- The third and the seventh: imagination materialized or Alex Roman’s computer generated art. Via Michael Nielsen.
- Staying in CG: meet Julia Map, of Google ancestry. And since we’re here, read how the fractals changed the world –which was in a way also part of the obituary to Father Fractal, Benoit Mandelbrot, who passed away a couple of months ago; see a better one from the Economist.
We ventured out to the Polish neighborhood yesterday. Nothing as compared to Chicago, but nonetheless good sausages. But after five minutes we went to the wrong direction, and ended up in a derelict, post-industrial nightmare instead of lively Polish ladies selling imported toilet paper.
-Daniel, venturesome lover of all things Polish- → Read more
[…] I must out of courtesy and caution reserve judgment on any laws that Professor Stigler may unveil. For, as I learned when our friendship began long ago, George Stigler can do anything– anything but be boring.
Here’s the Sunday read I recommend to you: a great 1963 dialogue on the “proper economic role of the state” between two intellectual giants, George Stigler(*, **) and Paul Samuelson. → Read more
- Harald Uhlig has an interesting recent paper entitled “Economics and Reality” (intentionally recalling Sims’s 1980 ECMA, indeed) . While he discusses the relationship between Economics and Reality (yep, isn’t that what you all hope to hear?) mainly in terms of Macroeconomics (you know, the black sheep of the family), I thought he does that in an informative and at the same time very concise way.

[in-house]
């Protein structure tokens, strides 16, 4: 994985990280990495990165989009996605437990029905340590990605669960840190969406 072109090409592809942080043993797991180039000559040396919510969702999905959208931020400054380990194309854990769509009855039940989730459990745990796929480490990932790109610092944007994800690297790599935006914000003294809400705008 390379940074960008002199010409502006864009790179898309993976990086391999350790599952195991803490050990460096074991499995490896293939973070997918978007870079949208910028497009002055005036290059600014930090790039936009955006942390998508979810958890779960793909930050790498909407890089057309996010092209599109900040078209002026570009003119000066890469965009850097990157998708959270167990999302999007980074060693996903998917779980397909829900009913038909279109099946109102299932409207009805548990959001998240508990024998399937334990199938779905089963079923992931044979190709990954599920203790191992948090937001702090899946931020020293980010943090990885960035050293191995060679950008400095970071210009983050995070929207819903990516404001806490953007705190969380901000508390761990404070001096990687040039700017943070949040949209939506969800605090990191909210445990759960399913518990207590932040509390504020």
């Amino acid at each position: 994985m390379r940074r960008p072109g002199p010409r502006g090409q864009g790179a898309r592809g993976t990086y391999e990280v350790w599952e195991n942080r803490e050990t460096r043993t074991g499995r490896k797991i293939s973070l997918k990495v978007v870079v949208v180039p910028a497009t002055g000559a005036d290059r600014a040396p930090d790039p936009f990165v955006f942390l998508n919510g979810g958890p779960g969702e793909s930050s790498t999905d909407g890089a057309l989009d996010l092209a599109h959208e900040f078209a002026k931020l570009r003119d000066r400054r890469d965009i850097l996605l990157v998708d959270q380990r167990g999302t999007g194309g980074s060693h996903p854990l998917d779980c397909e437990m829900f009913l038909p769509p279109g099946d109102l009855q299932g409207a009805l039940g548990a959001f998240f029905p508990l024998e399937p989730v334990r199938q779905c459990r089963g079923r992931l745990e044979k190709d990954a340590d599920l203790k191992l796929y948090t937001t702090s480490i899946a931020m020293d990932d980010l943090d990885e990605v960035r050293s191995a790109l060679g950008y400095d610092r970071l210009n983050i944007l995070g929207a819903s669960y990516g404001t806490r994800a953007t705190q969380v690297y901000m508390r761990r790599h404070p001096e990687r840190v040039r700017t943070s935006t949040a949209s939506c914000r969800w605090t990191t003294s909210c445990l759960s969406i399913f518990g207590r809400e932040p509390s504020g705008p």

I have not seen anything more dramatic and powerful than this in the modern art world perhaps since Pink Floyd’s The Wall movie. This is a work of perfection, there is no single detail left to chance; for instance, obviously it could have only ended apocalyptically— on Apocalyptica’s version of Nothing Else Matters. → Read more
Born in the anonymity of the blogosphere 5 years ago, this weblog grew up a curious, motivated, and responsible toddler: its (no longer) secret ambition remained no less than saving the world– despite repeated trials of dissuasion by its author, who once foolishly pledged allegiance to the infusion of blogs about nothing. → Read more
I believe it is the first time since I know it– though it might well be first time ever–that Wine Spectator’s top 10 is dominated by New World wines. The winner is Saxum, James Berry Vineyard Paso Robles 2007, “[a]n amazing wine, dense, rich and layered, offering a mix of power and finesse, with concentrated dark berry fruit, mineral, sage, herb and cedar notes that are pure, intense, focused and persistent. → Read more
→ Read more[…]heaven is where women and older people work like Swedes, the young work like the Dutch and the unemployed find jobs like the Danes. Hell is where workers get into unemployment like the Americans and out of it like the Italians.